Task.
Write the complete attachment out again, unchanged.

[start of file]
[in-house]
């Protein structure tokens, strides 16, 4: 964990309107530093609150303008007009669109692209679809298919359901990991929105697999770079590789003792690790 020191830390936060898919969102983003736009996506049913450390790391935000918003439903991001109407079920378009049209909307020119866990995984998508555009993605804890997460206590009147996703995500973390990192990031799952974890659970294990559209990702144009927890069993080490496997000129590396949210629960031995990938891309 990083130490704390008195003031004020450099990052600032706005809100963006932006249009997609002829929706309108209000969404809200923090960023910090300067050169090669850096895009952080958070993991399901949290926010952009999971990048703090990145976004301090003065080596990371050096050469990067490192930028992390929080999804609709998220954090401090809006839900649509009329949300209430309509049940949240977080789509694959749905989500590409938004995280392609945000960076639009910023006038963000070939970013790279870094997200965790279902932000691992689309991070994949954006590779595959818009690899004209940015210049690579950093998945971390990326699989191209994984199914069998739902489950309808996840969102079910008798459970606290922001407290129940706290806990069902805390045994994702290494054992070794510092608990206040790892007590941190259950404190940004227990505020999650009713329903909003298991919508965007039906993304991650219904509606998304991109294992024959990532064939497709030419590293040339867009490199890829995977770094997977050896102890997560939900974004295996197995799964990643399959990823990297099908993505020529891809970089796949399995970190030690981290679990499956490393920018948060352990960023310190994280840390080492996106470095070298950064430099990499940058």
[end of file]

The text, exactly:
[in-house]
């Protein structure tokens, strides 16, 4: 964990309107530093609150303008007009669109692209679809298919359901990991929105697999770079590789003792690790 020191830390936060898919969102983003736009996506049913450390790391935000918003439903991001109407079920378009049209909307020119866990995984998508555009993605804890997460206590009147996703995500973390990192990031799952974890659970294990559209990702144009927890069993080490496997000129590396949210629960031995990938891309 990083130490704390008195003031004020450099990052600032706005809100963006932006249009997609002829929706309108209000969404809200923090960023910090300067050169090669850096895009952080958070993991399901949290926010952009999971990048703090990145976004301090003065080596990371050096050469990067490192930028992390929080999804609709998220954090401090809006839900649509009329949300209430309509049940949240977080789509694959749905989500590409938004995280392609945000960076639009910023006038963000070939970013790279870094997200965790279902932000691992689309991070994949954006590779595959818009690899004209940015210049690579950093998945971390990326699989191209994984199914069998739902489950309808996840969102079910008798459970606290922001407290129940706290806990069902805390045994994702290494054992070794510092608990206040790892007590941190259950404190940004227990505020999650009713329903909003298991919508965007039906993304991650219904509606998304991109294992024959990532064939497709030419590293040339867009490199890829995977770094997977050896102890997560939900974004295996197995799964990643399959990823990297099908993505020529891809970089796949399995970190030690981290679990499956490393920018948060352990960023310190994280840390080492996106470095070298950064430099990499940058």